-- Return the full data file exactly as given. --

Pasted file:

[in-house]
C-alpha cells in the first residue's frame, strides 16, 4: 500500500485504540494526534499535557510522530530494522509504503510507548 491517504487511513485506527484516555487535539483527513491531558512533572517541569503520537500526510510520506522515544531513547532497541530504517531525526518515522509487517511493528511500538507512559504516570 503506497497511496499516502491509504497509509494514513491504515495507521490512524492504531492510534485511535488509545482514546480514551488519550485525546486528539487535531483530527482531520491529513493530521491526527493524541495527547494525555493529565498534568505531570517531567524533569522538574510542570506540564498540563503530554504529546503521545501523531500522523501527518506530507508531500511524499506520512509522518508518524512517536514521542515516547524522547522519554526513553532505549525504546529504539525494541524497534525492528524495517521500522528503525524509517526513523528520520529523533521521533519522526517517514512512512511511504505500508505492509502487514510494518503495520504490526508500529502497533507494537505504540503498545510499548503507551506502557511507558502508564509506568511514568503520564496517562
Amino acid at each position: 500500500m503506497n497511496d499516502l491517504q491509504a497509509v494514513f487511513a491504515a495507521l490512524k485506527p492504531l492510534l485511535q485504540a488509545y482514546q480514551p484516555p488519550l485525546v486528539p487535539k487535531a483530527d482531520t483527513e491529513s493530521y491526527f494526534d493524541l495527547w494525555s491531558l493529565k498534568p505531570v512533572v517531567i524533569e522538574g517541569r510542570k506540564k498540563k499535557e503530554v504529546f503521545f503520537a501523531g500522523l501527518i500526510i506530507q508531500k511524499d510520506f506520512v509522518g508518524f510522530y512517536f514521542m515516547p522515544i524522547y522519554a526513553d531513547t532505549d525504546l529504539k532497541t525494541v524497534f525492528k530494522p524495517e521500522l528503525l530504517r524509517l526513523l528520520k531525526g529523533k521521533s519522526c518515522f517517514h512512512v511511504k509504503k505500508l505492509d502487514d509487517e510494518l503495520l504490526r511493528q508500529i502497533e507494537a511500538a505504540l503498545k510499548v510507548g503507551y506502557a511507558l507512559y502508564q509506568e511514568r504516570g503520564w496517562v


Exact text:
[in-house]
C-alpha cells in the first residue's frame, strides 16, 4: 500500500485504540494526534499535557510522530530494522509504503510507548 491517504487511513485506527484516555487535539483527513491531558512533572517541569503520537500526510510520506522515544531513547532497541530504517531525526518515522509487517511493528511500538507512559504516570 503506497497511496499516502491509504497509509494514513491504515495507521490512524492504531492510534485511535488509545482514546480514551488519550485525546486528539487535531483530527482531520491529513493530521491526527493524541495527547494525555493529565498534568505531570517531567524533569522538574510542570506540564498540563503530554504529546503521545501523531500522523501527518506530507508531500511524499506520512509522518508518524512517536514521542515516547524522547522519554526513553532505549525504546529504539525494541524497534525492528524495517521500522528503525524509517526513523528520520529523533521521533519522526517517514512512512511511504505500508505492509502487514510494518503495520504490526508500529502497533507494537505504540503498545510499548503507551506502557511507558502508564509506568511514568503520564496517562
Amino acid at each position: 500500500m503506497n497511496d499516502l491517504q491509504a497509509v494514513f487511513a491504515a495507521l490512524k485506527p492504531l492510534l485511535q485504540a488509545y482514546q480514551p484516555p488519550l485525546v486528539p487535539k487535531a483530527d482531520t483527513e491529513s493530521y491526527f494526534d493524541l495527547w494525555s491531558l493529565k498534568p505531570v512533572v517531567i524533569e522538574g517541569r510542570k506540564k498540563k499535557e503530554v504529546f503521545f503520537a501523531g500522523l501527518i500526510i506530507q508531500k511524499d510520506f506520512v509522518g508518524f510522530y512517536f514521542m515516547p522515544i524522547y522519554a526513553d531513547t532505549d525504546l529504539k532497541t525494541v524497534f525492528k530494522p524495517e521500522l528503525l530504517r524509517l526513523l528520520k531525526g529523533k521521533s519522526c518515522f517517514h512512512v511511504k509504503k505500508l505492509d502487514d509487517e510494518l503495520l504490526r511493528q508500529i502497533e507494537a511500538a505504540l503498545k510499548v510507548g503507551y506502557a511507558l507512559y502508564q509506568e511514568r504516570g503520564w496517562v